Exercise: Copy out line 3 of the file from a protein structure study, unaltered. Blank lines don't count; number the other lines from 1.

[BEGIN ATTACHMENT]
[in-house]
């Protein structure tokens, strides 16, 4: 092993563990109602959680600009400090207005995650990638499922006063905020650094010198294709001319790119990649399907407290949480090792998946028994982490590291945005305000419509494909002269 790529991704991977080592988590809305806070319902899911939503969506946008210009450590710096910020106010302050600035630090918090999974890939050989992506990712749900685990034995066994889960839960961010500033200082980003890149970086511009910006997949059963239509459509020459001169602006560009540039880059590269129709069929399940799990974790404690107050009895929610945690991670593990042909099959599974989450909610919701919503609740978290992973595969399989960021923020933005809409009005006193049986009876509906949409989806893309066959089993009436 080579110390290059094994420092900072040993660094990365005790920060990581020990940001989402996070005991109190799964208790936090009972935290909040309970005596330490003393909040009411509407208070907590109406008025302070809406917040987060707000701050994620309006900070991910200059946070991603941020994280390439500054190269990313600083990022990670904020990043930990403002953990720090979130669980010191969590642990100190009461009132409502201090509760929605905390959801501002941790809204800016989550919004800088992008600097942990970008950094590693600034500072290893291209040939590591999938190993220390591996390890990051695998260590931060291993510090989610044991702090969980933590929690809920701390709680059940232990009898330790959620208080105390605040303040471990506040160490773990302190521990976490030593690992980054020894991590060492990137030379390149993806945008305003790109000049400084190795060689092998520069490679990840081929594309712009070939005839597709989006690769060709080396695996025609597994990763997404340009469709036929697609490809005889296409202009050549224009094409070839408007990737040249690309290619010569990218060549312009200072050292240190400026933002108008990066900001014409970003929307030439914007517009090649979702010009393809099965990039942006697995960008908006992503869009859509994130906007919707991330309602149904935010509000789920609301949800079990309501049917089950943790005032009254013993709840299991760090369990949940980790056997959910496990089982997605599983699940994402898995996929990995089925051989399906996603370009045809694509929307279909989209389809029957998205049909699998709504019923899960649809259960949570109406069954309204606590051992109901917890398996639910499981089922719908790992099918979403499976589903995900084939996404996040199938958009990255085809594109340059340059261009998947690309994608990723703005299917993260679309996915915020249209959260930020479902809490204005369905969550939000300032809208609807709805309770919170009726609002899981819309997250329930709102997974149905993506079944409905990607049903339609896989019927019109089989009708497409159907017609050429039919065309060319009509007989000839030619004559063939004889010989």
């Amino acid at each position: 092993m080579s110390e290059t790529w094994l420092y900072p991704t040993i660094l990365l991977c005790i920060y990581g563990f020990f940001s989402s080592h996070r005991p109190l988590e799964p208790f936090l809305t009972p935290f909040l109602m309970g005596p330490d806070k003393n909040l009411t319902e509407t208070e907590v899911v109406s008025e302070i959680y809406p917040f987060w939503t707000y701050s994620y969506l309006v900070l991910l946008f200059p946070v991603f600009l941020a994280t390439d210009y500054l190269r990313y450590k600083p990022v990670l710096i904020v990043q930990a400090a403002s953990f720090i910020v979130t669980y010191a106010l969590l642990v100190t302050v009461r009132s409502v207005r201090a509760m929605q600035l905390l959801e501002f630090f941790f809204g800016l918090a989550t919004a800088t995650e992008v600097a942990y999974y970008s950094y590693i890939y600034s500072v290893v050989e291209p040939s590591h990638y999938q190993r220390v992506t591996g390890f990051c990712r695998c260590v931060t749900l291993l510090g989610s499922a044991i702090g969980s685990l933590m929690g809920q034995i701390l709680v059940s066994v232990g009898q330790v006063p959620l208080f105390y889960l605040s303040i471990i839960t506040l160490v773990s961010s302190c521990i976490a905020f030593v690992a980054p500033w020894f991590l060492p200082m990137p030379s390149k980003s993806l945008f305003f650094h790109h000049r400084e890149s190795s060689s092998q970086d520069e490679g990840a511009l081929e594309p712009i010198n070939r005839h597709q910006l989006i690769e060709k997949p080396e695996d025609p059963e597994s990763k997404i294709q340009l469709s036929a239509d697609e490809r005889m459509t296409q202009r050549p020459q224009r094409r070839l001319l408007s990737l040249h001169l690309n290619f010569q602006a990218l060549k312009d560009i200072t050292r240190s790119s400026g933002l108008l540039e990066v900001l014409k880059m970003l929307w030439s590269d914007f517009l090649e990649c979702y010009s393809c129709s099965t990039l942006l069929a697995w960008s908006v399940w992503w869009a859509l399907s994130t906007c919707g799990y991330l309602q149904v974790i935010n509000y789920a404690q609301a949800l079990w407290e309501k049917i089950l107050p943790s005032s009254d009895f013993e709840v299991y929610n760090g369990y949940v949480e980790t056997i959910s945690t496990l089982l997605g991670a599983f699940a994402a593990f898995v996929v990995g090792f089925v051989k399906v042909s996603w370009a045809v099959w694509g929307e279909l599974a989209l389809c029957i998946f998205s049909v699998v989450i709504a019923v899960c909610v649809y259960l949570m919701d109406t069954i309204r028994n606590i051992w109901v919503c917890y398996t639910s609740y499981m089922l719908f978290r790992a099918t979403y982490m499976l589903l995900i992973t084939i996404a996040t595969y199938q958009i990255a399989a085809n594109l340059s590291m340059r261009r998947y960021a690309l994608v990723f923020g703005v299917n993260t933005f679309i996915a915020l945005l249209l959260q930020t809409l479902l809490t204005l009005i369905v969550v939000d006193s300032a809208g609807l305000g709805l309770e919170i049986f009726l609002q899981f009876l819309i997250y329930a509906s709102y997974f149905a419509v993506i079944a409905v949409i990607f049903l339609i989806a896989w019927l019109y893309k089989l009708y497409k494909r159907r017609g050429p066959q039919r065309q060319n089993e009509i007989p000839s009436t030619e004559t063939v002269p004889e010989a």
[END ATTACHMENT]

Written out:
């Amino acid at each position: 092993m080579s110390e290059t790529w094994l420092y900072p991704t040993i660094l990365l991977c005790i920060y990581g563990f020990f940001s989402s080592h996070r005991p109190l988590e799964p208790f936090l809305t009972p935290f909040l109602m309970g005596p330490d806070k003393n909040l009411t319902e509407t208070e907590v899911v109406s008025e302070i959680y809406p917040f987060w939503t707000y701050s994620y969506l309006v900070l991910l946008f200059p946070v991603f600009l941020a994280t390439d210009y500054l190269r990313y450590k600083p990022v990670l710096i904020v990043q930990a400090a403002s953990f720090i910020v979130t669980y010191a106010l969590l642990v100190t302050v009461r009132s409502v207005r201090a509760m929605q600035l905390l959801e501002f630090f941790f809204g800016l918090a989550t919004a800088t995650e992008v600097a942990y999974y970008s950094y590693i890939y600034s500072v290893v050989e291209p040939s590591h990638y999938q190993r220390v992506t591996g390890f990051c990712r695998c260590v931060t749900l291993l510090g989610s499922a044991i702090g969980s685990l933590m929690g809920q034995i701390l709680v059940s066994v232990g009898q330790v006063p959620l208080f105390y889960l605040s303040i471990i839960t506040l160490v773990s961010s302190c521990i976490a905020f030593v690992a980054p500033w020894f991590l060492p200082m990137p030379s390149k980003s993806l945008f305003f650094h790109h000049r400084e890149s190795s060689s092998q970086d520069e490679g990840a511009l081929e594309p712009i010198n070939r005839h597709q910006l989006i690769e060709k997949p080396e695996d025609p059963e597994s990763k997404i294709q340009l469709s036929a239509d697609e490809r005889m459509t296409q202009r050549p020459q224009r094409r070839l001319l408007s990737l040249h001169l690309n290619f010569q602006a990218l060549k312009d560009i200072t050292r240190s790119s400026g933002l108008l540039e990066v900001l014409k880059m970003l929307w030439s590269d914007f517009l090649e990649c979702y010009s393809c129709s099965t990039l942006l069929a697995w960008s908006v399940w992503w869009a859509l399907s994130t906007c919707g799990y991330l309602q149904v974790i935010n509000y789920a404690q609301a949800l079990w407290e309501k049917i089950l107050p943790s005032s009254d009895f013993e709840v299991y929610n760090g369990y949940v949480e980790t056997i959910s945690t496990l089982l997605g991670a599983f699940a994402a593990f898995v996929v990995g090792f089925v051989k399906v042909s996603w370009a045809v099959w694509g929307e279909l599974a989209l389809c029957i998946f998205s049909v699998v989450i709504a019923v899960c909610v649809y259960l949570m919701d109406t069954i309204r028994n606590i051992w109901v919503c917890y398996t639910s609740y499981m089922l719908f978290r790992a099918t979403y982490m499976l589903l995900i992973t084939i996404a996040t595969y199938q958009i990255a399989a085809n594109l340059s590291m340059r261009r998947y960021a690309l994608v990723f923020g703005v299917n993260t933005f679309i996915a915020l945005l249209l959260q930020t809409l479902l809490t204005l009005i369905v969550v939000d006193s300032a809208g609807l305000g709805l309770e919170i049986f009726l609002q899981f009876l819309i997250y329930a509906s709102y997974f149905a419509v993506i079944a409905v949409i990607f049903l339609i989806a896989w019927l019109y893309k089989l009708y497409k494909r159907r017609g050429p066959q039919r065309q060319n089993e009509i007989p000839s009436t030619e004559t063939v002269p004889e010989a």